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Preventing human trafficking at Super Bowl 48

Security increased around the super bowl to prevent trafficking
Security increased around the super bowl to prevent trafficking
Photo by John Moore/Getty Images

What do Super Bowl 48 and human trafficking have to do with each other? A lot more than one might think.

Events of this magnitude attract traffickers from all areas of the globe. Airports, bus stations, train stations, and hotels become swarmed with visitors. The influx of people surrounding events such as the Super Bowl or the Olympics produce a prime breeding ground for trafficking.

Movement and containment are large components of the trafficking business. Airline personnel receive training to identify potential victims and possible trafficking situations. These programs are critical to securing borders and preventing the transportation of victims.

Catholic News reports that New Jersey’s “Department of Homeland Security and Preparedness has been distributing informational pamphlets to emergency workers “so that these front line professionals will know when to be concerned that someone is a trafficking victim and how to respond appropriately. In addition, a trafficking identification training program for airlines is being expanded to other transportation officials, such as bus drivers and station operators, train conductors, trucking associations, and other transportation industry professionals.”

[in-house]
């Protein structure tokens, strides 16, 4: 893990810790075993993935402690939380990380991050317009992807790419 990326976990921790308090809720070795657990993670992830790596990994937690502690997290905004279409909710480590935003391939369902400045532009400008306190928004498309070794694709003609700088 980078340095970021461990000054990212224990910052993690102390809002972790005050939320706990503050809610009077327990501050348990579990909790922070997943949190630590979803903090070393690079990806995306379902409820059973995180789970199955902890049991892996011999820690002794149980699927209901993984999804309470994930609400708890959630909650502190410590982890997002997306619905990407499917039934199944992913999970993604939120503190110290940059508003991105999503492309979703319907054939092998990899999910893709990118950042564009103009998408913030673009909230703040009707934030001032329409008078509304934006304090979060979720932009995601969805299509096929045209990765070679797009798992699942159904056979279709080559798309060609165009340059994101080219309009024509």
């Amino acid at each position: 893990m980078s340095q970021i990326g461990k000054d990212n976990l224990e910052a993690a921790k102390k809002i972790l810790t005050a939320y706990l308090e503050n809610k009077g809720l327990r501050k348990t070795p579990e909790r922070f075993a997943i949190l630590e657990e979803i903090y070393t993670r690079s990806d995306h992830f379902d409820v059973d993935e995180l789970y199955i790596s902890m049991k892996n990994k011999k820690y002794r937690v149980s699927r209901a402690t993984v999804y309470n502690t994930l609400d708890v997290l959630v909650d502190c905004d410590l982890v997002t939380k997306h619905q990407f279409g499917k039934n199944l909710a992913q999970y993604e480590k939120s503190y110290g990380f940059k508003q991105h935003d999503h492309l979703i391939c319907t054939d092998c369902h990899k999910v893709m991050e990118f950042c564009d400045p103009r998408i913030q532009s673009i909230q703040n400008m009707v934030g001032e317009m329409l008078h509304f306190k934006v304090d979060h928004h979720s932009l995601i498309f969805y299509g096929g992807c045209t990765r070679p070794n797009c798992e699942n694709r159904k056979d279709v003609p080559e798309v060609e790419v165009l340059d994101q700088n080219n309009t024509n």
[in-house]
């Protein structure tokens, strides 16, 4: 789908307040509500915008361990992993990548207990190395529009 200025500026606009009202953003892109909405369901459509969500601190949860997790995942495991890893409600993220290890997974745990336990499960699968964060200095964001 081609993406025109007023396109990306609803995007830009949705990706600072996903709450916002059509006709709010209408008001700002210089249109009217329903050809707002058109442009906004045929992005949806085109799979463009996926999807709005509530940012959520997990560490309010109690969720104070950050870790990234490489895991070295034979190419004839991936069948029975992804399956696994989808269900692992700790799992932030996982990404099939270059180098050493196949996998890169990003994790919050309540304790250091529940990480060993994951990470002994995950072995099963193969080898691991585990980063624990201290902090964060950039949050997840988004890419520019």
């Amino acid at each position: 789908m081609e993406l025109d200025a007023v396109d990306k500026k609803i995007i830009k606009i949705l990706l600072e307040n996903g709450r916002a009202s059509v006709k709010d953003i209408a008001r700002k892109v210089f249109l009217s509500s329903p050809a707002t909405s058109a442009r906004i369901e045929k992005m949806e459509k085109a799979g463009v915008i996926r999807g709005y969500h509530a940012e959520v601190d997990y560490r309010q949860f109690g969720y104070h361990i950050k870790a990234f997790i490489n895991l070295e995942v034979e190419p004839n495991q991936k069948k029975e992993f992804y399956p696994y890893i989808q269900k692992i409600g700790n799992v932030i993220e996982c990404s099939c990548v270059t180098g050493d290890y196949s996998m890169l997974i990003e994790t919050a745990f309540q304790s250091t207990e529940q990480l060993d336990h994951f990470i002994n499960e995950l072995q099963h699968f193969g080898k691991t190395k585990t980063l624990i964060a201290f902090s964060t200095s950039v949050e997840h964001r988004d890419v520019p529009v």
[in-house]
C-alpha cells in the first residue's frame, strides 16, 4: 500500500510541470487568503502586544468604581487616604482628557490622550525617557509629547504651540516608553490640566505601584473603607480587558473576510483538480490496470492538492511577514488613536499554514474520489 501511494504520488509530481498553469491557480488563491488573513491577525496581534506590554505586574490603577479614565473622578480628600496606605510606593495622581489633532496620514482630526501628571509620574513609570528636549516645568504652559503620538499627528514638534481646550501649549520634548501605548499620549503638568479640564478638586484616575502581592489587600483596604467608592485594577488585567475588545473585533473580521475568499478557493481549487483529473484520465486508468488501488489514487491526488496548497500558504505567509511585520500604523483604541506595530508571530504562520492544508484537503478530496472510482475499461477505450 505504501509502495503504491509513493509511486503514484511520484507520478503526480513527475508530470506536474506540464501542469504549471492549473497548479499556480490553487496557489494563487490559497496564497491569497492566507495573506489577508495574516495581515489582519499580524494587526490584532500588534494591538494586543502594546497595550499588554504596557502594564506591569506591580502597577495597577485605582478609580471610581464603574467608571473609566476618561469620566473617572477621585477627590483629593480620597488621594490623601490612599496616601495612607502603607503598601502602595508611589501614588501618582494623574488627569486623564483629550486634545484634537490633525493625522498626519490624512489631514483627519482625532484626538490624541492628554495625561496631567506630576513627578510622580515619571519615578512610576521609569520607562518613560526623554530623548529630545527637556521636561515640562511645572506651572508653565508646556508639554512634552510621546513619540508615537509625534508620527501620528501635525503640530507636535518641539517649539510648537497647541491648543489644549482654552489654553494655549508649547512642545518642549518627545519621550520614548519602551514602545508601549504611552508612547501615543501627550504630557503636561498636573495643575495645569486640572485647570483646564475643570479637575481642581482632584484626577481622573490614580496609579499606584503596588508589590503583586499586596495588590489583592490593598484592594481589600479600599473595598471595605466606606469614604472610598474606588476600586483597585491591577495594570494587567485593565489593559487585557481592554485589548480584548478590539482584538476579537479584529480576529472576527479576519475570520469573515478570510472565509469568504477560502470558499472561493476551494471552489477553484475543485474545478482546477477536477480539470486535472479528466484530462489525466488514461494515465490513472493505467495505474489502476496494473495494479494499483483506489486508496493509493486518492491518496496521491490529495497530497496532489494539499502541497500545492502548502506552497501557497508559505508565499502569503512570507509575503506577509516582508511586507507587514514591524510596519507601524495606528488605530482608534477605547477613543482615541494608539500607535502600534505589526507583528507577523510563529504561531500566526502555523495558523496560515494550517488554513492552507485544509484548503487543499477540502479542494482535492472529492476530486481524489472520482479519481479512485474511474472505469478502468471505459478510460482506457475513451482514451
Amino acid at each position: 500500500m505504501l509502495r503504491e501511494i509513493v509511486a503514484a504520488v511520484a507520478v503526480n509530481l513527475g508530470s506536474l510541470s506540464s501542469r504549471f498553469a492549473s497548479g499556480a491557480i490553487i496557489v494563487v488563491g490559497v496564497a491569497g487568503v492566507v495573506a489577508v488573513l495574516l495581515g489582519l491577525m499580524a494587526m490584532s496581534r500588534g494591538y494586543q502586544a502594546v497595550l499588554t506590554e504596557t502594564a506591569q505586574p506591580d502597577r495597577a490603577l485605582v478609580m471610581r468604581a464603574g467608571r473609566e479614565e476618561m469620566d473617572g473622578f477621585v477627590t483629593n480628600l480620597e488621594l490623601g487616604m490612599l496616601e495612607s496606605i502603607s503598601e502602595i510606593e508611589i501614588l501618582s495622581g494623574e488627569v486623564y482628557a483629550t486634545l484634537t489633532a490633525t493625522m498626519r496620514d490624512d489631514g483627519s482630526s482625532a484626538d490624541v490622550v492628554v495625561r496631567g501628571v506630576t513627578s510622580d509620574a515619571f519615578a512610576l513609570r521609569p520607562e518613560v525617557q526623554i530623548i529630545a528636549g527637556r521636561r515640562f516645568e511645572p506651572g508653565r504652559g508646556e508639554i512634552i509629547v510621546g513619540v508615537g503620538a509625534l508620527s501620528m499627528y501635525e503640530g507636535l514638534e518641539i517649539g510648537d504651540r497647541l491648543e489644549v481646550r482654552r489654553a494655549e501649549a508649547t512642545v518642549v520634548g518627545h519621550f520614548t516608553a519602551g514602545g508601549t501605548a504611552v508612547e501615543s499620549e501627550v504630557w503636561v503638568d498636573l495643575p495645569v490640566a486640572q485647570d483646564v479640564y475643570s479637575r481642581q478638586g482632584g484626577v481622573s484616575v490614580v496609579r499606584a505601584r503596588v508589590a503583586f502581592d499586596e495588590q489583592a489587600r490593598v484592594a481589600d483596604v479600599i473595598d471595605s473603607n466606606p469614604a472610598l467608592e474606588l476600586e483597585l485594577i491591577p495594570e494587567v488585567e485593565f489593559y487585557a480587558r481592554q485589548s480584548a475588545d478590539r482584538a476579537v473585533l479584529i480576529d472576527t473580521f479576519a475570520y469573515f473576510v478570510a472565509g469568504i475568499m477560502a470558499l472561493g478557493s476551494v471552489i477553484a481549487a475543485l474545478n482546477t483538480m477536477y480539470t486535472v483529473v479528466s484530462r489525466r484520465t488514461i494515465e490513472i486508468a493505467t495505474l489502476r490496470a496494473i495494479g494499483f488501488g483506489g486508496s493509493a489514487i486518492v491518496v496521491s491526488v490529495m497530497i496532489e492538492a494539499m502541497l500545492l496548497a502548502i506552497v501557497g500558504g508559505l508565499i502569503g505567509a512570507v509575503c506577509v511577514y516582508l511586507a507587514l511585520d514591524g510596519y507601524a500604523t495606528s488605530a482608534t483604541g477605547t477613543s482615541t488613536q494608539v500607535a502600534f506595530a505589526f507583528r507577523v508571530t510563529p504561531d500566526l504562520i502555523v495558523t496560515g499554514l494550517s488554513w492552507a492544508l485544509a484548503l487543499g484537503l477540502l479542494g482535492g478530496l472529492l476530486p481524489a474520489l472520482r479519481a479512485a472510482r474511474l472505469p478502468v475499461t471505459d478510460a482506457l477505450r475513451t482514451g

The 2013 Trafficking in Persons Report released by the U.S. Department of State reports that there are currently 27 million people enslaved by traffickers worldwide. Last year, 46,000 new victims were uncovered. The publicity surrounding the Super Bowl has done wonders for promoting human trafficking awareness. Awareness campaigns and initiatives will continue through the upcoming Winter Olympics in Sochi, Russia, as well as long after to prevent more individuals from becoming victimized.